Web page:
Misplaced Knowledge: Large Dams as an Anatopism in South Asia

  • Ravi BaghelEmail author
Part of the Advances in Asian Human-Environmental Research book series (AAHER)


Even though South Asia accounts for a large proportion of the dams in the world, they have seldom been examined at the subcontinental scale, with most scrutiny confined to specific projects. Large dams are not merely functional technologies but come invested with a broad range of meanings. Using a Geography of Science approach, this chapter attempts to create a genealogy of the evolution of the meaning of dams and identify the ways in which they have been influenced by the spaces in which this technology developed. Going beyond a simplistic local-global opposition, I argue that large dams are technological attempts to recreate the landscape in the image of other idealised spaces. In many ways, this recreation is fundamentally at odds with local conditions and makes large dams an anatopism in South Asia.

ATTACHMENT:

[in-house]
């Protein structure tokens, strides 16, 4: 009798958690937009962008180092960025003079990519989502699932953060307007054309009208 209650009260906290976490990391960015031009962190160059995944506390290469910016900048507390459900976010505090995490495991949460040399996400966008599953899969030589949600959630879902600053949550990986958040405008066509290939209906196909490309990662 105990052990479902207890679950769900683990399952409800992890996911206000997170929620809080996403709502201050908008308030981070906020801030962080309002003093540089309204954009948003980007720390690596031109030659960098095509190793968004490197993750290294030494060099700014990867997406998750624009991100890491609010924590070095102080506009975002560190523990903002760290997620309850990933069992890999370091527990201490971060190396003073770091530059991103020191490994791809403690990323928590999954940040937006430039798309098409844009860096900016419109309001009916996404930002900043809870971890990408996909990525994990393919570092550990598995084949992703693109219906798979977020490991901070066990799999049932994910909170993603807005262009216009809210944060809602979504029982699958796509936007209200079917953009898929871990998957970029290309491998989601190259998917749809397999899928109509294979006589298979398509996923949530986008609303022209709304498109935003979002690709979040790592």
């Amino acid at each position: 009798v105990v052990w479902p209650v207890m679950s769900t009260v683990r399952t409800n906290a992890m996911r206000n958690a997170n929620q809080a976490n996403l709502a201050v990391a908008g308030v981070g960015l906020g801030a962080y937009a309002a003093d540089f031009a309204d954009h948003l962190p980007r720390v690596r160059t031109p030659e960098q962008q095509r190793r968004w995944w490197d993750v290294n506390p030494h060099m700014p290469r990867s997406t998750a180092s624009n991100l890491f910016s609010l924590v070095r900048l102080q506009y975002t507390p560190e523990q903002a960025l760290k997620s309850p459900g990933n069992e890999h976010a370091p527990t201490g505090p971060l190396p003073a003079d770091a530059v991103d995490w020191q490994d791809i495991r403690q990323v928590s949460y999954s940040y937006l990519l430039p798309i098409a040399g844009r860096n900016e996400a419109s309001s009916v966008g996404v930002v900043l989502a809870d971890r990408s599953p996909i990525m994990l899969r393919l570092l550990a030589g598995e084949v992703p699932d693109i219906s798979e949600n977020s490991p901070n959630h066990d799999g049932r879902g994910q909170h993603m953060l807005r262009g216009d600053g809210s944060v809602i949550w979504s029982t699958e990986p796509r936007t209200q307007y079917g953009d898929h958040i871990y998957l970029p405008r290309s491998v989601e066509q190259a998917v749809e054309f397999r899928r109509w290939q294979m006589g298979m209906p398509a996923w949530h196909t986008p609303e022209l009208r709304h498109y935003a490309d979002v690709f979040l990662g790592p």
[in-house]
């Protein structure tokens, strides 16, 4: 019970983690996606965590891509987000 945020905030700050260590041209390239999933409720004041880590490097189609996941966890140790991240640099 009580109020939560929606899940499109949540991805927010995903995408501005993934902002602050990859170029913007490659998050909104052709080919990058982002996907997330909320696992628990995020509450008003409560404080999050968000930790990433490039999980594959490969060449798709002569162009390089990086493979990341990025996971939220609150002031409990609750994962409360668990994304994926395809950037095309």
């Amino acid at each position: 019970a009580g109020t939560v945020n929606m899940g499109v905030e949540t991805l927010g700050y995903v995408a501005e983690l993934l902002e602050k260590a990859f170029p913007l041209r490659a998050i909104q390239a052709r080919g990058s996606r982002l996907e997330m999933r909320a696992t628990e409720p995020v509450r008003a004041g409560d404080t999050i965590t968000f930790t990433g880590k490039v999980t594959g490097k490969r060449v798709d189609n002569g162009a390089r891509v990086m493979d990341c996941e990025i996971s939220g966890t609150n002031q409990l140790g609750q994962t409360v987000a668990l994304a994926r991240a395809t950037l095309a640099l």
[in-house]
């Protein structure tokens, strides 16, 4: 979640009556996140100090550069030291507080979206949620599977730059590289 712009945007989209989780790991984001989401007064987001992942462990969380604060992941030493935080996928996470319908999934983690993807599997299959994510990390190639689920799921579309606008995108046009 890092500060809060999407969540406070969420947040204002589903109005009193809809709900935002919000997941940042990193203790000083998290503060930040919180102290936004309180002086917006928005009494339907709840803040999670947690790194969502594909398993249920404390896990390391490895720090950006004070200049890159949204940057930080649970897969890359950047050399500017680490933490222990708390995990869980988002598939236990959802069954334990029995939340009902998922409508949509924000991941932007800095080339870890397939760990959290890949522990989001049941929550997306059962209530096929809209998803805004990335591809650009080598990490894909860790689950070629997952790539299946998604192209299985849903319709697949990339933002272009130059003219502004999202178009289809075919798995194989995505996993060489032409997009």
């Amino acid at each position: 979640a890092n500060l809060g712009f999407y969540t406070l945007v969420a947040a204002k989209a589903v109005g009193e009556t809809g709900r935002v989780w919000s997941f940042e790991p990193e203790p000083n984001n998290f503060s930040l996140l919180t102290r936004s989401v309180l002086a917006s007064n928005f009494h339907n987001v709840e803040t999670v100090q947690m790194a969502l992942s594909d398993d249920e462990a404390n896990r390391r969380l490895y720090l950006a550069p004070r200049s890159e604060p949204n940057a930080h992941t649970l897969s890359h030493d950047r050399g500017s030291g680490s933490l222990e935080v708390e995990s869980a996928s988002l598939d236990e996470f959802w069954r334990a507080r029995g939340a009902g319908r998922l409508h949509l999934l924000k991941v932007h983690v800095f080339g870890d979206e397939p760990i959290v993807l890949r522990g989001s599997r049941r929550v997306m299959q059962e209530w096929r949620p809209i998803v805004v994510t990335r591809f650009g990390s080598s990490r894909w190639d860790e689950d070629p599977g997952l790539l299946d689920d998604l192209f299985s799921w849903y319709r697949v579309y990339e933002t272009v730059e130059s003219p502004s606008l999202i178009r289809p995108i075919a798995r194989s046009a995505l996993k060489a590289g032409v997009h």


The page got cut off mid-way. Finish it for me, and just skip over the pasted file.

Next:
Large dams Tropicality Hydraulic mission Genealogy South Asia 



I would like to thank the Cluster of Excellence: Asia and Europe in a Global Context and the University of Heidelberg for the generous financial and intellectual support provided during the writing of this chapter. I must also thank Prof Nüsser for his mentoring and advice, Thomas Lennartz for contributing his valuable organisational skills and all my colleagues in the Department of Geography, South Asia Institute, for their encouragement and support.


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© Springer Science+Business Media Dordrecht 2014

Authors and Affiliations

  1. 1.Department of Geography, South Asia InstituteHeidelberg UniversityHeidelbergGermany

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